Wednesday, August 17, 2022

Michael Asher: Reconsidering the Object of Art (1943-2012)

I just learned this morning that my mentor, friend, and artist Michael Asher passed away last night. It’s odd, as just last night I was reviewing Mike Kelley’s “Educational Complex Onwards” catalogue and thinking about the impact CalArts has had in my own practice. That’s for another day.

Today, I remember being a young kid from Texas, a recently admitted art student into CalArts’ MFA Art program in 1995. I remember, as many CalArtsians do, signing up to meet with every art school faculty on the roster. I had heard of this person, a Michael Asher, who people talked about but not many were ready to meet with. Being young, not knowing much, and wanting to test the waters, I signed up for a one-hour studio visit with Michael.

I remember that day. I pinned up approximately 4 or 5 wall pieces I was working on, all made of canvas and fastened to the wall with blue plastic grommets. After all, where does art go if not on a wall, right? I was ready to discuss, in detail, my thought process behind each piece  and the project as a whole. Michael walked in, I shook his hand, and I began pontificating on the meaning of my work. He stared at me, and after a moment of silence, I asked him what he thought. “Today, we are only going to talk about the grommets,” he said. Thus began my reconsidering the object of art. Little did I know then that when my law school contracts professor stated, “the devil is in the facts,” I would have already experienced that dictum in an art school.

My second recollection, of many, is one that many CalArtsians who participated in Michael’s post-studio class will recollect: the duration of his Friday class. Suffice it to say, that my critique, in his class, of an installation project I was exhibiting in gallery D300 at CalArts, began at 2pm that afternoon and ended near 2am. I was exhausted; Michael was not. This was not a rare event. Michael was prone to showing us films and having us read articles or chapters, in their entirety, during class. No material would go unexamined, no thought left unprobed, no stone unturned.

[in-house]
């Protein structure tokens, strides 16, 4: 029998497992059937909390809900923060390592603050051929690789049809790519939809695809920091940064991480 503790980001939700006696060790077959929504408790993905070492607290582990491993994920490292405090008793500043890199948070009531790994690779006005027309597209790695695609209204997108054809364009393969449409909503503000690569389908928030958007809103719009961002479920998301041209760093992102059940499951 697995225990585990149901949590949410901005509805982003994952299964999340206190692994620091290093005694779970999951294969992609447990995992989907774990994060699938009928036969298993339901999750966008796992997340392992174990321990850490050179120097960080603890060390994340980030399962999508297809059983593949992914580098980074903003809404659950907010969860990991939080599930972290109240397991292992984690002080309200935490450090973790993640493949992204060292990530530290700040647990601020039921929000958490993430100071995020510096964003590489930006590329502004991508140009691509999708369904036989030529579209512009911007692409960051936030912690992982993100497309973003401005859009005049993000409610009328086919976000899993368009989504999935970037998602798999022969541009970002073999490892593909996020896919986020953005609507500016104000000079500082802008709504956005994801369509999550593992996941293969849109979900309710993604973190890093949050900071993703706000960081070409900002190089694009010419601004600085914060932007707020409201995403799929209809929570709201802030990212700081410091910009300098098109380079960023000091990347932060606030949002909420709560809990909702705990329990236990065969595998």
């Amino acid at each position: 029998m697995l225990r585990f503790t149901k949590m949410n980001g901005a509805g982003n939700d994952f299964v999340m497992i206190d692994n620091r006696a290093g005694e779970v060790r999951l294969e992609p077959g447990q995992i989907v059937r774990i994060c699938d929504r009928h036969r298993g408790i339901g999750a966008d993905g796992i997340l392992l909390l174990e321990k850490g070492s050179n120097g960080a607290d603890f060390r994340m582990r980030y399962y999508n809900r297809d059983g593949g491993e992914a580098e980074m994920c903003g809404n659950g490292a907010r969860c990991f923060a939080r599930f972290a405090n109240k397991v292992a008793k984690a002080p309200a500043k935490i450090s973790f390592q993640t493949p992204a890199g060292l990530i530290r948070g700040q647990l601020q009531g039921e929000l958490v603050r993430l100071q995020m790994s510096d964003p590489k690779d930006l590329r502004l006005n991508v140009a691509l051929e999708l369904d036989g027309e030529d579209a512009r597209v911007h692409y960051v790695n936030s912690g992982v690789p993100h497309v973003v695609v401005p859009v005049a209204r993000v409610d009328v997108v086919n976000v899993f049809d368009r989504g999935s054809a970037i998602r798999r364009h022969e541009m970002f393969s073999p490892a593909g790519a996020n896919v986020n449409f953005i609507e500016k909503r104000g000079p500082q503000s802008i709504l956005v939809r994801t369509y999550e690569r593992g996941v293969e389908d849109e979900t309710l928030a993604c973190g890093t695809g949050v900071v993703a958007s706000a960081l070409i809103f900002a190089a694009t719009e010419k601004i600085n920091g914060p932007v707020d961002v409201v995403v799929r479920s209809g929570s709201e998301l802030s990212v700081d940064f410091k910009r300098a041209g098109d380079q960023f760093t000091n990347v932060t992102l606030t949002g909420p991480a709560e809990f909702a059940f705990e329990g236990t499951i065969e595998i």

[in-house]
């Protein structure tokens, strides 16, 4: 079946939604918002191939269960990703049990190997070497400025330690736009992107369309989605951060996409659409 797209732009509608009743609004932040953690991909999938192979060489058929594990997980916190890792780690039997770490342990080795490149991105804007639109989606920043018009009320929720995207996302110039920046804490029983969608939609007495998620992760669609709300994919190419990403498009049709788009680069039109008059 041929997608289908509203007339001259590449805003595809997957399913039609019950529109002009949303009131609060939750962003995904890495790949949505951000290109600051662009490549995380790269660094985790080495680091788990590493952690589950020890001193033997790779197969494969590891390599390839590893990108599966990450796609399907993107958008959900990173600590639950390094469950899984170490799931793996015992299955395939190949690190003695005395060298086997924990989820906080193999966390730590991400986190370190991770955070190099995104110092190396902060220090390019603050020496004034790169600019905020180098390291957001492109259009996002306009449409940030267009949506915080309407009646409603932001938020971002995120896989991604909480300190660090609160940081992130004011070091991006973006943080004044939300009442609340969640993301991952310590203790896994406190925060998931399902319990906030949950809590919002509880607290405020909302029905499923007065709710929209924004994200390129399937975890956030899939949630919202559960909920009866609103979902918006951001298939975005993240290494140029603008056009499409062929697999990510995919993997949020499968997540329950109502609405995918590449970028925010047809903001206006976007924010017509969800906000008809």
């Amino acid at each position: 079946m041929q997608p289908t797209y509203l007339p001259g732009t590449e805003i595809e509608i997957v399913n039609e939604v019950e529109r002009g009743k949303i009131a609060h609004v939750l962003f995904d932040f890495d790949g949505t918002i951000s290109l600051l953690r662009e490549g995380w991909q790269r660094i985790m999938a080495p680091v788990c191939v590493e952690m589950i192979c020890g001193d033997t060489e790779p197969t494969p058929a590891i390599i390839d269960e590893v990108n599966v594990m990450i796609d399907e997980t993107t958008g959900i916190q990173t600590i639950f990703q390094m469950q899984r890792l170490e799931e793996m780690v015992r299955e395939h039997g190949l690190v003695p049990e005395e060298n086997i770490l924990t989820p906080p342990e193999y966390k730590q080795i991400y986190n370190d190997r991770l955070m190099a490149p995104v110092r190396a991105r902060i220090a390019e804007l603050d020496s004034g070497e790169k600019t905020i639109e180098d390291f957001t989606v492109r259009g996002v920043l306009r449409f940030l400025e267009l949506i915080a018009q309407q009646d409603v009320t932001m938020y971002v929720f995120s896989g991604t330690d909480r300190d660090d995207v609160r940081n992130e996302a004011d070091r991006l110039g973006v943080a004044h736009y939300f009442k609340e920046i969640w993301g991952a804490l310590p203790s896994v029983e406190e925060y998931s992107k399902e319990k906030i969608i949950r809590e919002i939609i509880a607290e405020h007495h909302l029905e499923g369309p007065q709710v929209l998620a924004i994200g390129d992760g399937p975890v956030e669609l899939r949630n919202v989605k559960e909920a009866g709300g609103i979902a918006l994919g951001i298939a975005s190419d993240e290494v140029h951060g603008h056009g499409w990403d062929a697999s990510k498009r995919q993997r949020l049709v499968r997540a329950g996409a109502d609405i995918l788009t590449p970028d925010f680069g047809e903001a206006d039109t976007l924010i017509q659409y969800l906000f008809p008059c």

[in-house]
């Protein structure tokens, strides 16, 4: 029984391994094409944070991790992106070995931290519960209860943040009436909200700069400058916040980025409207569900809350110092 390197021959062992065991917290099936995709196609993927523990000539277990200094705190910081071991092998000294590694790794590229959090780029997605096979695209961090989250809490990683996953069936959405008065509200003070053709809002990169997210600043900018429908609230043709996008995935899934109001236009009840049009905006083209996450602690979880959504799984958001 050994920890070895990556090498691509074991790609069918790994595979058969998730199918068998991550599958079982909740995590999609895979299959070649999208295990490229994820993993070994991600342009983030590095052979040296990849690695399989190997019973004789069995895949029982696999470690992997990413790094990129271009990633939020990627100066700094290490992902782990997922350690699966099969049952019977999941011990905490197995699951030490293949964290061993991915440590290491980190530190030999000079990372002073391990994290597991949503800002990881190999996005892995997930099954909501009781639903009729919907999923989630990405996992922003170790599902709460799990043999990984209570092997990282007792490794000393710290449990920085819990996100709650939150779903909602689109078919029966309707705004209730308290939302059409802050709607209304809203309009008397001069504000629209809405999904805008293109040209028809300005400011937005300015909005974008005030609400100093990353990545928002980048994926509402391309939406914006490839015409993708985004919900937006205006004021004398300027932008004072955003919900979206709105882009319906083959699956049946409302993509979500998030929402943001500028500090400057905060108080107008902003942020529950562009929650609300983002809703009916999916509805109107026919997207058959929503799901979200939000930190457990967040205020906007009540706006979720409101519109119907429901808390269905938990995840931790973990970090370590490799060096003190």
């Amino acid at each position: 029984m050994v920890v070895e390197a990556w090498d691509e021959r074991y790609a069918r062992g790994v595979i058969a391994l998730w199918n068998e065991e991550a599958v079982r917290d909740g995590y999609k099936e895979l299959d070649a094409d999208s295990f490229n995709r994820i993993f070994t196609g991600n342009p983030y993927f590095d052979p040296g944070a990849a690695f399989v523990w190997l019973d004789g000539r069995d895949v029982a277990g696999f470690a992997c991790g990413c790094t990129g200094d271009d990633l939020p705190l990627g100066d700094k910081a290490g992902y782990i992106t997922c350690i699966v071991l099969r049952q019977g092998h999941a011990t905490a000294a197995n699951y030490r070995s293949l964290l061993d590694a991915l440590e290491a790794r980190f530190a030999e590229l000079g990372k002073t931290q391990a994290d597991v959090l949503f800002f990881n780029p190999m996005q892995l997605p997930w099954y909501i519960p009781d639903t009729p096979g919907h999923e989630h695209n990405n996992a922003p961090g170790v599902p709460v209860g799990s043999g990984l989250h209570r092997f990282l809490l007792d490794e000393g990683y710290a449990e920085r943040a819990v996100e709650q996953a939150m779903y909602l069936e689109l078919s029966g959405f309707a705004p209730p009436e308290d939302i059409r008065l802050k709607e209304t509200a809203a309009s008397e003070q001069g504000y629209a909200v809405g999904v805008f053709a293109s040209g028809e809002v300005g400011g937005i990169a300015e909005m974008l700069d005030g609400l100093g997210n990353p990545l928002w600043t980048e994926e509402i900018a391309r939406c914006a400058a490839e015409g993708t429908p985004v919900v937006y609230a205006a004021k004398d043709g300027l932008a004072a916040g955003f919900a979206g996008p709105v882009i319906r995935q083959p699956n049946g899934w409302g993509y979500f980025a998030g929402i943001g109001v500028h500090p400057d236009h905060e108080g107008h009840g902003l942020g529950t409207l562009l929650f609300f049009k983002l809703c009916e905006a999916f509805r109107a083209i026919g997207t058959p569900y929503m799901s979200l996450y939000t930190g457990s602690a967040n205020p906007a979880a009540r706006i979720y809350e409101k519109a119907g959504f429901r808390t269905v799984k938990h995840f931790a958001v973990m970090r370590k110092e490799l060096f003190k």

Michael Asher, viewing a Mark Lombardi drawing, at a group exhibition with my work at Rosamund Felsen gallery, curated by Charles Gaines (1999).

Michael is one reason that I attended law school. But he is more of a reason that I attended law school as an art project. Michael knew this. As he often did, he kidded about it. I spoke to Michael one day via phone, I believe during my 3L year (third year in law school), and we discussed the venerated law school socratic method. “It’s tiddly winks,” he said. “Nothing like your class,” I said. It was true. I divulged how during the day-long post-studio critiques at CalArts I often noted how the critique process was much like a court of law: the artist presenting was the defendant; the other students, the prosecutors, and Michael, the judge. But a judge as a judge should be; not stating his position, but rather inquiring and pressing the parties to think, to question, and to think again.

It is a sad day today, for we have lost another Michael, one of ours. But it is also a day of joy as I know that Michael lives in books, journals, images, and websites. But more so, Michael lives through so many a student and artist he impacted.

Today, we will only talk about Michael.


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Comments: 4

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  • Mary Beth Heffer..

    Thanks for this appreciation, Sergio! Indeed, Michael’s commitment to rigorous, in depth critique continues to animate my own practice and, in my better moments, teaching.

  • Great text brother!! He lives on in us!

  • Barbara

    Tender words that clearly honor the man and his memory.

  • You introduced me to Michael. An addition to my life that I feel lucky to have as he is an artist that I think much about when looking at art. When viewing a show, sometimes I find myself even saying, ‘what would Michael ask/critique/think about this work?’. You are so right, he will live on….

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